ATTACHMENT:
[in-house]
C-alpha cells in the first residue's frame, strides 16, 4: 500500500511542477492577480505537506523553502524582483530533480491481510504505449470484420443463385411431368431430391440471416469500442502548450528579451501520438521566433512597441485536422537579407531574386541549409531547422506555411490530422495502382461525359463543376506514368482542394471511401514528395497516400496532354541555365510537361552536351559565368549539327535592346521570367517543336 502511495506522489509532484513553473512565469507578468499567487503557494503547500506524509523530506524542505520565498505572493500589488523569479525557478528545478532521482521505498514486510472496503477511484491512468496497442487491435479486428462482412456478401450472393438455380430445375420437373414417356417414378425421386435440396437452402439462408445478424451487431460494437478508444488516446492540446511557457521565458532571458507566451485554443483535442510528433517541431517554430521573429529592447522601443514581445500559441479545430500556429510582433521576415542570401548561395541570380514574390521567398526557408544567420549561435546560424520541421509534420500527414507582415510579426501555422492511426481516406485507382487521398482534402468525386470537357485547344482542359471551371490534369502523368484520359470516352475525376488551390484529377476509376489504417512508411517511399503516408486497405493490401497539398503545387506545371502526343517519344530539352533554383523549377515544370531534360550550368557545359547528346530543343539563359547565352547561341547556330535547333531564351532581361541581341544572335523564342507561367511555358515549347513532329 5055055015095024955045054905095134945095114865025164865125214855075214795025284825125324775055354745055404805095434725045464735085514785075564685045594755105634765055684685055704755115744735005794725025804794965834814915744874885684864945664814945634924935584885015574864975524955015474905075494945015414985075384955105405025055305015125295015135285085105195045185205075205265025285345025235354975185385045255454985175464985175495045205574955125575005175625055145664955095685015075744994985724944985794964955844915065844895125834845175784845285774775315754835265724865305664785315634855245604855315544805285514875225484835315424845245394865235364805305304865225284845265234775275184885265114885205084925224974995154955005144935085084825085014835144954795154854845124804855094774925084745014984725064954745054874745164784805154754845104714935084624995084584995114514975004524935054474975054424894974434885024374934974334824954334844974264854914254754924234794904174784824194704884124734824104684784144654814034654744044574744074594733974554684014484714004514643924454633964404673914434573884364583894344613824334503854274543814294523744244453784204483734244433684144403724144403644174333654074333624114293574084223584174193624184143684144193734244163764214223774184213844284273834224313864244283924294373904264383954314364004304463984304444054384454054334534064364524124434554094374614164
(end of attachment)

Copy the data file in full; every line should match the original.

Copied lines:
[in-house]
C-alpha cells in the first residue's frame, strides 16, 4: 500500500511542477492577480505537506523553502524582483530533480491481510504505449470484420443463385411431368431430391440471416469500442502548450528579451501520438521566433512597441485536422537579407531574386541549409531547422506555411490530422495502382461525359463543376506514368482542394471511401514528395497516400496532354541555365510537361552536351559565368549539327535592346521570367517543336 502511495506522489509532484513553473512565469507578468499567487503557494503547500506524509523530506524542505520565498505572493500589488523569479525557478528545478532521482521505498514486510472496503477511484491512468496497442487491435479486428462482412456478401450472393438455380430445375420437373414417356417414378425421386435440396437452402439462408445478424451487431460494437478508444488516446492540446511557457521565458532571458507566451485554443483535442510528433517541431517554430521573429529592447522601443514581445500559441479545430500556429510582433521576415542570401548561395541570380514574390521567398526557408544567420549561435546560424520541421509534420500527414507582415510579426501555422492511426481516406485507382487521398482534402468525386470537357485547344482542359471551371490534369502523368484520359470516352475525376488551390484529377476509376489504417512508411517511399503516408486497405493490401497539398503545387506545371502526343517519344530539352533554383523549377515544370531534360550550368557545359547528346530543343539563359547565352547561341547556330535547333531564351532581361541581341544572335523564342507561367511555358515549347513532329 5055055015095024955045054905095134945095114865025164865125214855075214795025284825125324775055354745055404805095434725045464735085514785075564685045594755105634765055684685055704755115744735005794725025804794965834814915744874885684864945664814945634924935584885015574864975524955015474905075494945015414985075384955105405025055305015125295015135285085105195045185205075205265025285345025235354975185385045255454985175464985175495045205574955125575005175625055145664955095685015075744994985724944985794964955844915065844895125834845175784845285774775315754835265724865305664785315634855245604855315544805285514875225484835315424845245394865235364805305304865225284845265234775275184885265114885205084925224974995154955005144935085084825085014835144954795154854845124804855094774925084745014984725064954745054874745164784805154754845104714935084624995084584995114514975004524935054474975054424894974434885024374934974334824954334844974264854914254754924234794904174784824194704884124734824104684784144654814034654744044574744074594733974554684014484714004514643924454633964404673914434573884364583894344613824334503854274543814294523744244453784204483734244433684144403724144403644174333654074333624114293574084223584174193624184143684144193734244163764214223774184213844284273834224313864244283924294373904264383954314364004304463984304444054384454054334534064364524124434554094374614164